People create history, and behind every notable change, there is a significant figure or group of them. However, a series of events happen by forming the basis for the great accomplishments of each great personality. Vladimir Lenin is one of the defining figures in history since he stood at the head of one of the most crucial revolutions in the world and laid the foundation for one of the most influential states in the twentieth century. However, this success was possible due to the events of Lenin’s childhood and consequences before the October Revolution, since the Russian Empire was in crisis and depression for years.
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The family and childhood of a person have a significant impact on his or her future, and for Vladimir Lenin, they were decisive. The real last name of Vladimir is Ulianov, and he was born in 1870 in the family of a school inspector and was the fourth of seven children (Possony). Both of his parents were educated; they instilled in him the enjoyment of learning, so after graduation, Vladimir showed high academic success, which allowed him to receive higher legal education.
Crucial events that influenced the formation of Lenin’s views were the unreasonable dismissal of his father from work and his death because of it, as well as the execution of his elder brother Alexander for revolutionary activity (Schmermund and Edwards). These misfortunes were a shock to the young Ulianov and made him doubt the rightfulness and adequacy of the government.
Lenin was also expelled from the university for participating in a student demonstration, although he managed to finish his studies later (Spielvogel). During his student years, Lenin made the first steps in opposition and political work. A significant influence on the young revolutionary had a reading of Marx’s Capital, which formed the basis of his ideology for the revolution and the creation of a new state in the future. In addition, after graduation, Lenin began his legal practice, and his main clients were Russian peasants experiencing constant injustice, which only reinforced Lenin’s ideas about class inequality (“Vladimir Lenin”).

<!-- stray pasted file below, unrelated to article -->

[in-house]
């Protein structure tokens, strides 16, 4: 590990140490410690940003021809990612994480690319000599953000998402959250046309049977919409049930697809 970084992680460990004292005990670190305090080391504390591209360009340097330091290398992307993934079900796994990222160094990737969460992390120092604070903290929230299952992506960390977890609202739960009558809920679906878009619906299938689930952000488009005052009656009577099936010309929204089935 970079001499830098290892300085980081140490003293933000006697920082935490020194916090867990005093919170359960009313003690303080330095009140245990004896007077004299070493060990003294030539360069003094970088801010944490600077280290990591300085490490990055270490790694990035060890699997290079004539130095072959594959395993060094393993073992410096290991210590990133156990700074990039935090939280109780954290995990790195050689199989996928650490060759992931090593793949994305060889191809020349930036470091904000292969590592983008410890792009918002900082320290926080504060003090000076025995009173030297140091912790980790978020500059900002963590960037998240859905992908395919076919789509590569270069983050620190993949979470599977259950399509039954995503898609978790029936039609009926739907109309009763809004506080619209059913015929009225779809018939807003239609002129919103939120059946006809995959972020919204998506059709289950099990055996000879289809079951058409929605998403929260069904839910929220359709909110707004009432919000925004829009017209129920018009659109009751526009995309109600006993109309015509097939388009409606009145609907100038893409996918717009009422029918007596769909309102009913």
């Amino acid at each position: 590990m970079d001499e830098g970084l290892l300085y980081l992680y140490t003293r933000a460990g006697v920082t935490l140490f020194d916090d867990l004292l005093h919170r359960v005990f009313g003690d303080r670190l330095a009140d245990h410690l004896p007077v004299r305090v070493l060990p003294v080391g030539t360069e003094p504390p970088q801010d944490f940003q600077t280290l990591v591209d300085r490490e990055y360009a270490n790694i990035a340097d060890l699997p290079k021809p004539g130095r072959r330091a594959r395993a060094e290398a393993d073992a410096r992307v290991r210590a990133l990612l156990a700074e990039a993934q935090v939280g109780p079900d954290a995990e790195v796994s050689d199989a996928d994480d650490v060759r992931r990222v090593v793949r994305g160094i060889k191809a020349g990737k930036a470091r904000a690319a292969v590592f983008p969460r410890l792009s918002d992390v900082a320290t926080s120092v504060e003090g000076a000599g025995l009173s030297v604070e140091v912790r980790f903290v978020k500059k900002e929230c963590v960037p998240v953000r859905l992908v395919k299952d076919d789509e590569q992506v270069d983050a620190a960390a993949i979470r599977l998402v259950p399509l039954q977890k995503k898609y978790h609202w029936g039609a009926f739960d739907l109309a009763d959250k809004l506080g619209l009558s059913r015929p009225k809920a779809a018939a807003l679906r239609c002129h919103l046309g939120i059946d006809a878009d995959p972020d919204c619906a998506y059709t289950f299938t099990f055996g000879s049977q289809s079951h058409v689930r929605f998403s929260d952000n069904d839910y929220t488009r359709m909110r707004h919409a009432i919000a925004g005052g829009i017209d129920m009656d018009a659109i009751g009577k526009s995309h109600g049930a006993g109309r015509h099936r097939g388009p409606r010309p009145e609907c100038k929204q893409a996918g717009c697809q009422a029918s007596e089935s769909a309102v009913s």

For this reason, the young revolutionary tried to conduct more activities to discredit the authorities, and as a result, he was exiled to Siberia for three years (Spielvogel). The banishment also affected reinforcing the ideas of Lenin since he could read and write political works during these years.
The main external circumstances that made the October Revolution possible were the protracted crisis of the Russian Empire and the people’s discontent with the government. The first impetus was the Japan-Russia War, which caused significant damage to the Russian economy, and also popularized revolutionary moods among people. The soldiers who returned from the Japanese captivity endorsed the ideas about the necessary changes in the country, and the high level of inflation, poverty, and hunger only encouraged the population to act (Possony).
For this reason, the years 1905-1907 in the Russian Empire were marked by a number of strikes, rebellions, bloody battles, and rallies. These events forced Tsar Nicholas II to establish an elected legislative assembly, known as the Duma, and also adopt a constitution guaranteeing the democratic freedom of the people (Spielvogel). Vladimir Lenin, at that time, had been living in Europe and conducting political activities by developing the ideas of Marxism. This revolution was the first circumstance that made possible the triumph of Lenin.